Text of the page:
# Terminology for set systems: “trace” or “projection”?

Although the following question is not in itself mathematical, it is the expertise/breadth of the research community in mathematics that I wish to appeal to, beyond the filtered/trained search results I'd just get from Googling.

Let $$\Omega$$ be a non-empty set and $${\mathcal F}$$ a non-empty subset of the powerset $${\mathcal P}(\Omega)$$. In some work with coauthors we found ourselves frequently needing the following construction: take some $$\Gamma\subseteq\Omega$$ and form the new set $${\mathcal F} \wedge \Gamma := \{ X \cap \Gamma \colon X \in {\mathcal F} \} \subseteq {\mathcal P}(\Gamma).$$ Actually, we then need to take subsets of $${\mathcal F}\wedge \Gamma$$; and then iterate this process.

The terminology we are using in the current draft is to call $${\mathcal F}\wedge \Gamma$$ the projection of $${\mathcal F}$$ onto $$\Gamma$$, since this seems like the intuitive picture/metaphor. On the other hand, while browsing Bollobas's Combinatorics earlier this year, I noticed that in the setting where $$\Omega$$ is finite, various people (Frankl, Bollobas himself, presumably others) have called $${\mathcal F}\wedge \Gamma$$ the trace of $${\mathcal F}$$ on $$\Gamma$$.

Question. Is the terminology used in Bollobas's book now the standard one? If so, have people seen the notion of "subtrace" before?

For sake of comparison, I don't think anyone would refer to a graph minor as anything but a "graph minor", this is now completely standard as far as I can tell. So my question is really about whether traces and subtraces are just as standard, or whether this is a convenient bit of terminology popular within a particular cluster of researchers. I don't think this is an overly subjective question; I am hoping for combinatorists or lattice theorists to weigh in here with references or informed personal observation.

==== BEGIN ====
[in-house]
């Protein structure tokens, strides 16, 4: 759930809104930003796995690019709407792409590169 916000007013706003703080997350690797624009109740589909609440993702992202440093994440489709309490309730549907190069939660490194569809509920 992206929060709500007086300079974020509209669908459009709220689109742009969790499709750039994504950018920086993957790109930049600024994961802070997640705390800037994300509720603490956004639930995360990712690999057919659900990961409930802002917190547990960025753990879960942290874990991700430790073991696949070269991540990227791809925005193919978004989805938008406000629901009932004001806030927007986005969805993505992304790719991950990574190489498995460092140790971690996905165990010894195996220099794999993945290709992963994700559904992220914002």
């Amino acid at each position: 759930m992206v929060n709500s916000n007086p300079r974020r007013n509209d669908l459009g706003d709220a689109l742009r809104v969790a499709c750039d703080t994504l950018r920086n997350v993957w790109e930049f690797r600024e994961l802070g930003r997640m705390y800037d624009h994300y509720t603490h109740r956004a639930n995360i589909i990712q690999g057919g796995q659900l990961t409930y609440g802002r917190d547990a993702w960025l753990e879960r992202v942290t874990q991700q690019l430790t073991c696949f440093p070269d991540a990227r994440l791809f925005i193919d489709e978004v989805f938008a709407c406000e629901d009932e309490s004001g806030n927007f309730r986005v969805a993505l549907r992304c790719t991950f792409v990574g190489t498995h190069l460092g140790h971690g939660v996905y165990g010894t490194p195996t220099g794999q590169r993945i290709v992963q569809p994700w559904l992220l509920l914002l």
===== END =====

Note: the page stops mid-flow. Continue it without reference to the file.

Another question (less important, more subjective): which is preferable, "subprojection" or "subtrace" ?

• For what it's worth, Wikipedia uses "subhypergraph" for your construction: en.wikipedia.org/wiki/Hypergraph#Terminology – Sam Hopkins Nov 22 at 17:41
• @SamHopkins Thanks - this is almost the same although note that my construction allows the empty set to belong to ${\mathcal F}\wedge\Gamma$. Moreover, since in that language I want to delete some vertices and then remove some hyperedges, I seem to have a sub-subhypergraph where the first sub doesn't mean the same as the second sub ... :-/ – Yemon Choi Nov 22 at 17:54
• Right, it does not seem appropriate for your setting, but worth noting. – Sam Hopkins Nov 22 at 17:56